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RSBO (Online)

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RSBO (Online) vol.8 no.4 Joinville Out./Dez. 2011




Bond strength of self-adhesive resin cements to deep dentin



Rubens Nazareno GarciaI,II; Amanda Graziela Zattar RenzettiIII; Bernd Rainer SchaibleIV; Roland FrankenbergerV; Ulrich LohbauerVI; Luiz Carlos Machado MiguelII

I University of Itajaí Valley – Itajaí – SC – Brazil. Group of Research in Interdisciplinary Dentistry
II School of Dentistry, University of the Region of Joinville – Joinville – SC – Brazil. Group of Research in Dental Biomaterials
III Private practice – Joinville – SC – Brazil
IV Private practice – Bad Orb – Hessen – Germany
V Department of Operative Dentistry and Endodontics, Philipps University of Marburg – Marburg – Hessen – Germany
VI Department of Operative Dentistry and Periodontology, FAU Erlangen – Erlangen – Baviera – Germany





Introduction and objective: Self-adhesive resin cements are applied in only one clinical step whose technique is considered less sensitive and of easy handling. However, there is some concern relating to a reliable and effective bonding to tooth structure, particularly when dentin is involved. The aim of this study was to evaluate microtensile bond strength of self-adhesive resin cements to deep dentin as well as to discuss some concepts involving these materials. Material and methods: Twenty-eight freshly extracted third molars were used. Their crowns were sectioned using a diamond disc (Isomet) to obtain occlusal deep dentin flat surfaces. The teeth were randomly assigned to four groups (n = 7): RelyX ARC/3M ESPE conventional resin cement (Group 1), and three self-adhesive resin cements – RelyX U100/3M ESPE (Group 2), Set/SDI (Group 3) and Maxcem/Kerr (Group 4). The products were applied according to the manufacturer's instructions. Tetric EvoCeram (Ivoclar Vivadent) blocks were used to simulate indirect restorations that were cemented onto the dentin surfaces. These blocks were sandblasted with oxide aluminum before adhesive procedures. The samples were stored in distilled water at 37±2°C for one week. Following, the samples were prepared for microtensile bond strength tests, which were performed at a crosshead speed of 1.0 mm/min until failure. Tensile bond strength data were calculated and the results were statistically analyzed by two-way ANOVA and Tukey test (p < 0.05). Results: The means (SD) (in MPa) were – Group 1: 14.7a (5.7); Group 2: 7.5b (2.3); Group 3: 5.6b (2.1); and Group 4: 4.7b (1.4). ANOVA showed significant differences and Tukey test identified differences among groups. Group 1 showed the highest bond strength mean. Bond strength mean of the other self-adhesive resin cements to dentin did not show statistical difference among them. Conclusion: Self-adhesive resin cements showed lower bond strength to dentin than RelyX ARC conventional resin cement. The highest bond strength mean of RelyX ARC is related to its mechanism of action. However, the mechanism of action involved in self-adhesive resin cements seems to be effective for clinical use if a proper prosthetic dental preparation is observed.

Keywords: dentin; resin cements; tensile strength.




With the currently advancements of adhesive Dentistry, resin cements played an important role both for Restorative Dentistry and Prosthodontics. These products have several advantages when compared to conventional powder/liquid cements: better retention, minimum solubility at oral environment, less microleakage, and acceptable biocompatibility 9,16. Additionally, these materials' potential of bonding to both substrates (tooth and restoration) favors tooth structure reinforcement and allows aesthetic treatment success 2,7.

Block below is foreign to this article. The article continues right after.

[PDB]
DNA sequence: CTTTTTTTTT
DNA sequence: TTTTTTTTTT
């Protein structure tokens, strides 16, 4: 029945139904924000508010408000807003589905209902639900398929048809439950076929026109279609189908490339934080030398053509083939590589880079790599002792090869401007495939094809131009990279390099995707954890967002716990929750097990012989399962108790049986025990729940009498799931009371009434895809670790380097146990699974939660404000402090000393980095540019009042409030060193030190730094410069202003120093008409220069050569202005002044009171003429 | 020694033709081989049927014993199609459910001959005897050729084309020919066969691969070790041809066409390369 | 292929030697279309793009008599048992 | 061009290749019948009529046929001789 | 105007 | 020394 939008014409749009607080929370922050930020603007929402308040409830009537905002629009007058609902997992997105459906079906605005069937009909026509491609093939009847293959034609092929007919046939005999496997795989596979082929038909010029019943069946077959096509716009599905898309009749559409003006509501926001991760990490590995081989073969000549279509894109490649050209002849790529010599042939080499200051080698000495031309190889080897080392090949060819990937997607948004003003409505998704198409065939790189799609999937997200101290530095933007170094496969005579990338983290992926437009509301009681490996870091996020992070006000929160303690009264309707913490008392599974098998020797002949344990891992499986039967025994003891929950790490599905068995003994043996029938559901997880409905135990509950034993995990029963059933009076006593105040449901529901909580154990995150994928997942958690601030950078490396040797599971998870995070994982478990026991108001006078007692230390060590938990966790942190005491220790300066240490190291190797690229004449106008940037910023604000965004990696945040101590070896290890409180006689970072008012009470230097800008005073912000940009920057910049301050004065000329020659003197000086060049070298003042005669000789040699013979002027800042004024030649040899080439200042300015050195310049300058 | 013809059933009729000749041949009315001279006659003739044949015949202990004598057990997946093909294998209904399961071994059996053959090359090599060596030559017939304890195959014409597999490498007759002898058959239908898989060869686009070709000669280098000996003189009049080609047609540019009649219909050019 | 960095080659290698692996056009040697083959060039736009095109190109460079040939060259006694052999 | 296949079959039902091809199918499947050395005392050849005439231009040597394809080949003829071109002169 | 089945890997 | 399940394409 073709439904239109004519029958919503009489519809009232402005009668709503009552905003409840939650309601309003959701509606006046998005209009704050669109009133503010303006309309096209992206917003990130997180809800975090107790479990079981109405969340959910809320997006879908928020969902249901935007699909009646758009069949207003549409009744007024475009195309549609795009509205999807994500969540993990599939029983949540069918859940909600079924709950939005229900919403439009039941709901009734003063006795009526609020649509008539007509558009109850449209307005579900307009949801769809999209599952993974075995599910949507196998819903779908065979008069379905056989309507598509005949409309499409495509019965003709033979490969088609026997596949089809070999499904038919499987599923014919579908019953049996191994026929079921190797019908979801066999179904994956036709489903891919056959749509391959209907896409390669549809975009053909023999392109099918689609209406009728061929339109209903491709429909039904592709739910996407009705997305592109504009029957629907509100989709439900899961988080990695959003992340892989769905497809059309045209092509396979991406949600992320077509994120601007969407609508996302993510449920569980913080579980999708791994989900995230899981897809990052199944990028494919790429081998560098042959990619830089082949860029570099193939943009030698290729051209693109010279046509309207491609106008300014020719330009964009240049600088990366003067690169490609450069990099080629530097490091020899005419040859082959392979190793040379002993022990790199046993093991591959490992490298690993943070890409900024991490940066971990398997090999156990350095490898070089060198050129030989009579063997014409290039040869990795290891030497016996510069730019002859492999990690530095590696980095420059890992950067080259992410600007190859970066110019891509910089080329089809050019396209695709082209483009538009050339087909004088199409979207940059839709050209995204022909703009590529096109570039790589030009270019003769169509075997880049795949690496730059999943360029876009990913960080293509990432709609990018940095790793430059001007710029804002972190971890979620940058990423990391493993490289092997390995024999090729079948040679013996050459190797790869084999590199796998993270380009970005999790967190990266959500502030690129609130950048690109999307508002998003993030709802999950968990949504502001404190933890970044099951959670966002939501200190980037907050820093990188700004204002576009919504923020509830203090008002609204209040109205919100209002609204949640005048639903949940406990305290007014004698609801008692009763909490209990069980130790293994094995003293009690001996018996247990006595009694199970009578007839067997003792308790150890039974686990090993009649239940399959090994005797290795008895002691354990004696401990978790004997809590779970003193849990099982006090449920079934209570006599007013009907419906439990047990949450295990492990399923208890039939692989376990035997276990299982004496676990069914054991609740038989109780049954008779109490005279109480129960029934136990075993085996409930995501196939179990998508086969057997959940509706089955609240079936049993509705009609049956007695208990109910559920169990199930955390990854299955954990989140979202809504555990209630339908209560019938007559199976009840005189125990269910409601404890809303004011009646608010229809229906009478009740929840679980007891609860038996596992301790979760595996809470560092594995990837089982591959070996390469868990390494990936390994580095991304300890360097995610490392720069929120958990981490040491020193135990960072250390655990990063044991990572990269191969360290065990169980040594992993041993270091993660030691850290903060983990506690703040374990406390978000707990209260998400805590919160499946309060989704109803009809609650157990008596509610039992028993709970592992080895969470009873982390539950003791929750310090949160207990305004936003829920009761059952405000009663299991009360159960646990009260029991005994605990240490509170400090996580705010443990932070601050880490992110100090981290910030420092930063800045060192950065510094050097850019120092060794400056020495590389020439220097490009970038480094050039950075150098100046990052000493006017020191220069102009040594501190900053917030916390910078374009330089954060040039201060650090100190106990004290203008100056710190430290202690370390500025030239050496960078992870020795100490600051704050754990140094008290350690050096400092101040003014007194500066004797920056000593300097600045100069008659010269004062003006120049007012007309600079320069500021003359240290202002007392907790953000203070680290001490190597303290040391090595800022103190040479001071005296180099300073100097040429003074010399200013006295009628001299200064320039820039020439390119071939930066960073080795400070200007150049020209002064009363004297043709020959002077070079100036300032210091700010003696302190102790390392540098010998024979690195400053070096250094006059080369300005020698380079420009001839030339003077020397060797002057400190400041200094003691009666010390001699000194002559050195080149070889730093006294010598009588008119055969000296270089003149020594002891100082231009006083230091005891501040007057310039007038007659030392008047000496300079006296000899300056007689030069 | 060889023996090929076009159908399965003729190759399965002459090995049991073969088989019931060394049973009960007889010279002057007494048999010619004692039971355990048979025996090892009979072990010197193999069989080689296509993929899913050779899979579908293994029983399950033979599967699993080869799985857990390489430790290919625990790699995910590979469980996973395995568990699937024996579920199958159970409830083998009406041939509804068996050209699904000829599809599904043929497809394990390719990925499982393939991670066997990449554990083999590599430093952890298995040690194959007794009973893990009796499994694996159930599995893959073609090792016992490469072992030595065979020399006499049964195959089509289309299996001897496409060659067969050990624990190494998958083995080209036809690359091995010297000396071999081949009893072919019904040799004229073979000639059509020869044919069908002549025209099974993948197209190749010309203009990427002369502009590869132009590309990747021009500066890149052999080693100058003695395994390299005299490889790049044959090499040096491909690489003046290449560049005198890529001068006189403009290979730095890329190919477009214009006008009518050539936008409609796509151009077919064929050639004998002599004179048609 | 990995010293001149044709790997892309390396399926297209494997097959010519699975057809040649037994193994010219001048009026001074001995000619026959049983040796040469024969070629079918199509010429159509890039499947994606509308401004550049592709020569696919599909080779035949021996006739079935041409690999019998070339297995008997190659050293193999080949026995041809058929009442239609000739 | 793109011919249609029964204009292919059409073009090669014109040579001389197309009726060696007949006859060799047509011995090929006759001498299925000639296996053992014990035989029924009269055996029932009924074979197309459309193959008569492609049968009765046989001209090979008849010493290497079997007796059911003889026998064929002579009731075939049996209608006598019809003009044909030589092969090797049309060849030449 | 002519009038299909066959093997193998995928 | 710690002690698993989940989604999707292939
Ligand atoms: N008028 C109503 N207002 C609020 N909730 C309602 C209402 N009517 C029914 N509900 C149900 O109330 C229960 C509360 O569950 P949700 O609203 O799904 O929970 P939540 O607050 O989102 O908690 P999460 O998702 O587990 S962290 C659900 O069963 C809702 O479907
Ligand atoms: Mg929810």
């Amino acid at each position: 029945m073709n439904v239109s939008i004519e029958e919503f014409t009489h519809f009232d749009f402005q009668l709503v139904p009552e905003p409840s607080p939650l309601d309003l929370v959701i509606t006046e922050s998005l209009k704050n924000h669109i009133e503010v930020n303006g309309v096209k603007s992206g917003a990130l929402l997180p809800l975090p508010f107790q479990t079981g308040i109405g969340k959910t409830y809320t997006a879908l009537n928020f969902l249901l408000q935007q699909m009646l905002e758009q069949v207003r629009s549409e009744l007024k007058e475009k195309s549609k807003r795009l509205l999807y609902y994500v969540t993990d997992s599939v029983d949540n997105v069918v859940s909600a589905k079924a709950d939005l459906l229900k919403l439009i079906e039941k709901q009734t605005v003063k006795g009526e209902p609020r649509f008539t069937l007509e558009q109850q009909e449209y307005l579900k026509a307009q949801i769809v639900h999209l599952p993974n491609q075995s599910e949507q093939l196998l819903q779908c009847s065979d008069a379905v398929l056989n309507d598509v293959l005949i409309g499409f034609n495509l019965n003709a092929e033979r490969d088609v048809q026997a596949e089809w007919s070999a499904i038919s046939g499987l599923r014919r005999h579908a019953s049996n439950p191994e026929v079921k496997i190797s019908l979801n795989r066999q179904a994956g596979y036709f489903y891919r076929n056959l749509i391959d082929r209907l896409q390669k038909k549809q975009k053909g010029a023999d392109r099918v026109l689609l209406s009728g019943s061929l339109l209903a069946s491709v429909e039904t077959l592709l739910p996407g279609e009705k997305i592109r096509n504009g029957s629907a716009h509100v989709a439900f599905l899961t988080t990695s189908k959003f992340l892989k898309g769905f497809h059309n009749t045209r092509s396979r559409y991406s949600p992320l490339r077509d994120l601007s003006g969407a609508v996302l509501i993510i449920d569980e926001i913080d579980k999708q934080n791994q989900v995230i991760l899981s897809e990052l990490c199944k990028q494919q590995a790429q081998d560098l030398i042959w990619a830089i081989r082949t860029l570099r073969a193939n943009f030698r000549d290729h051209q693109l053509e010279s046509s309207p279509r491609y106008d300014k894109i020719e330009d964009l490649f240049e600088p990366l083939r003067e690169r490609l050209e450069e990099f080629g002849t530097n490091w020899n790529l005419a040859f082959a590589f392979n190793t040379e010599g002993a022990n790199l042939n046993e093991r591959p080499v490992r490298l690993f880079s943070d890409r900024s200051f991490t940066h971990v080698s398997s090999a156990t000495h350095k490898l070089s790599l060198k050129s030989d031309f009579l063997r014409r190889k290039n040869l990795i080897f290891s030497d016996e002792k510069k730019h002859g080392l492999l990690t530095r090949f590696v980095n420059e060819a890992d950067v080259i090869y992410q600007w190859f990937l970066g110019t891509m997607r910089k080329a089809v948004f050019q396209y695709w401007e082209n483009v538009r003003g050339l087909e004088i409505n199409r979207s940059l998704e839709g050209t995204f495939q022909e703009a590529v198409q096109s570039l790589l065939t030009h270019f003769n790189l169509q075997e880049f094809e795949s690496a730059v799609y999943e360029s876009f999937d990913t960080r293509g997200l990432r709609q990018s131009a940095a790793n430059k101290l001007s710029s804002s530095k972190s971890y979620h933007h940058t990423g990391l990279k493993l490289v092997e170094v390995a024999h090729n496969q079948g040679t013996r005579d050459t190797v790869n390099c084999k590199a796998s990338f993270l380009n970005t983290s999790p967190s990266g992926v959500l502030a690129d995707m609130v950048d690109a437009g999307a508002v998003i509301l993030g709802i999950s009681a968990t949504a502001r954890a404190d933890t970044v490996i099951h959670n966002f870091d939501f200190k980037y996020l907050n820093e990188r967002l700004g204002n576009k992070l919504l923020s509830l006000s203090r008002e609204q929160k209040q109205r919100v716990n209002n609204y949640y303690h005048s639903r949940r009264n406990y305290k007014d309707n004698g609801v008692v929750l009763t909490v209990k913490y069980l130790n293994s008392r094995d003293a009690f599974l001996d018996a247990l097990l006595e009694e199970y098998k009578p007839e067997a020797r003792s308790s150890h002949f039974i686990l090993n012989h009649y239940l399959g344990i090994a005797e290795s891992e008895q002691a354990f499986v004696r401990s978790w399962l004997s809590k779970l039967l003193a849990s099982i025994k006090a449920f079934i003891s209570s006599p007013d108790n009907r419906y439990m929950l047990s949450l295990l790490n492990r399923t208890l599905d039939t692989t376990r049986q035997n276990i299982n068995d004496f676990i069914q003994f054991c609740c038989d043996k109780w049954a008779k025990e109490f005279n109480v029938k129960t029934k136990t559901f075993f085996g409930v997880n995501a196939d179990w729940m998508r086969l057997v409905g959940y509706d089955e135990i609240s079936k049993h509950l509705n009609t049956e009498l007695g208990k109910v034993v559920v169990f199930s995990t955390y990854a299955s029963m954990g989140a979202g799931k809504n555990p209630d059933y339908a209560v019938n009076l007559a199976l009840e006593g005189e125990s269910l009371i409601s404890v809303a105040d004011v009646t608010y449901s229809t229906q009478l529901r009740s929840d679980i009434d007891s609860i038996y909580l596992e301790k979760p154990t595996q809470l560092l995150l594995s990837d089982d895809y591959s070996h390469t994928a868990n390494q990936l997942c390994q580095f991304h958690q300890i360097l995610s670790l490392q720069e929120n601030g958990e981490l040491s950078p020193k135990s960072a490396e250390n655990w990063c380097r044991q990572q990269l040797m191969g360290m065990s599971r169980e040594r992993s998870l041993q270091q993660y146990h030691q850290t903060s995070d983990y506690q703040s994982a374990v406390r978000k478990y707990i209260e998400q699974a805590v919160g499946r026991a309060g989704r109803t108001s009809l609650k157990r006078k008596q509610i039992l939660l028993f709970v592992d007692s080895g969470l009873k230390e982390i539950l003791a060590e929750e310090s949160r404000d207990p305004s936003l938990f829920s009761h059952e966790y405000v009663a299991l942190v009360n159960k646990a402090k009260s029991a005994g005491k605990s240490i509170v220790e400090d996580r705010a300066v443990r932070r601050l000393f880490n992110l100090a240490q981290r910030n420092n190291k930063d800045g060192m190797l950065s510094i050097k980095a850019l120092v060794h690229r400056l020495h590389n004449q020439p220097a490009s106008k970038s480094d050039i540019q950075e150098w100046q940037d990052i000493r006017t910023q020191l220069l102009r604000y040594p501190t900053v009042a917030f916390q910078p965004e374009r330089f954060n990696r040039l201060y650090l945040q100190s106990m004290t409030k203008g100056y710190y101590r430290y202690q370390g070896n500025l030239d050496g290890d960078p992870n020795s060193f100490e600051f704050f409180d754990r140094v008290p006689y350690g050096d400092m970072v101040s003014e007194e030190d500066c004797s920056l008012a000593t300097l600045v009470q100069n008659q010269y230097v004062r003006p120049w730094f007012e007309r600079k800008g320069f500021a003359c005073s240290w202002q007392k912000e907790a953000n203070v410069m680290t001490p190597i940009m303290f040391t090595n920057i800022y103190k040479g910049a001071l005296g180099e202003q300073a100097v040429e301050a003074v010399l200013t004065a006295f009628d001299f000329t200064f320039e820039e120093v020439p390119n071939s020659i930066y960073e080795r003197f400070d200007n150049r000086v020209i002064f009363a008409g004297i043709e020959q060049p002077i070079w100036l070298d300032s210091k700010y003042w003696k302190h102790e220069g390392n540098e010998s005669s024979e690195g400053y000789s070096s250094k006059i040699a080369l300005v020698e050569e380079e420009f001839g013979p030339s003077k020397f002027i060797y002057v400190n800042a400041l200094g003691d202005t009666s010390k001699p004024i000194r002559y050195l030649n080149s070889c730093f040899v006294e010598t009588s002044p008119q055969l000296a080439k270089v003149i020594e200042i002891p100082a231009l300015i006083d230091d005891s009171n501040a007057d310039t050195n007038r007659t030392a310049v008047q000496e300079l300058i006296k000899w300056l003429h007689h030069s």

According to Garcia et al. (2007) 6, currently, bond to dentin is obtained by surface pre-treatment with acid, followed by adhesive system application containing hydrophilic and hydrophobic components. These steps either remove or modify smear layer and demineralize dental surface to expose the collagen layer for resin monomer infiltration, consequently forming the hybrid layer 15.

Self-adhesive resin cements were launched into market aiming to simplify the clinical steps and diminish the sensibility of the previous technique comprising multiple steps 8. The material is directly applied onto tooth surface, without demanding any pre-treatment. Otherwise, it is normally necessary the crown or restoration pre-treatment. The smear layer is partially incorporated by the acid monomers which promote micromechanical retention to tooth structure; chemical retention may occur by the reaction between acid monomers and hydroxyapatite present in tooth hard tissues 3.

The aim of this study was to evaluate the microtensile bond strength of self-adhesive resin cements to deep dentin as well as to discuss some concepts involving these materials.


Material and methods

Twenty-eight freshly extracted human third molars were used and stored at -20°C for a month, after the approval of the Ethical Committee of Dental Clinic 1, Department of Operative Dentistry and Periodontology, Friedrich-Alexander-University Erlangen-Nuremberg (FAU), Erlangen, Germany. Their roots were removed with aid of a diamond disc (Isomet, Buehler, Evanstone, IL, USA) under refrigeration. In these conditions, their crowns were sectioned to obtain occlusal deep dentin flat surfaces (2 mm below enamel-dentin junction of the central groove).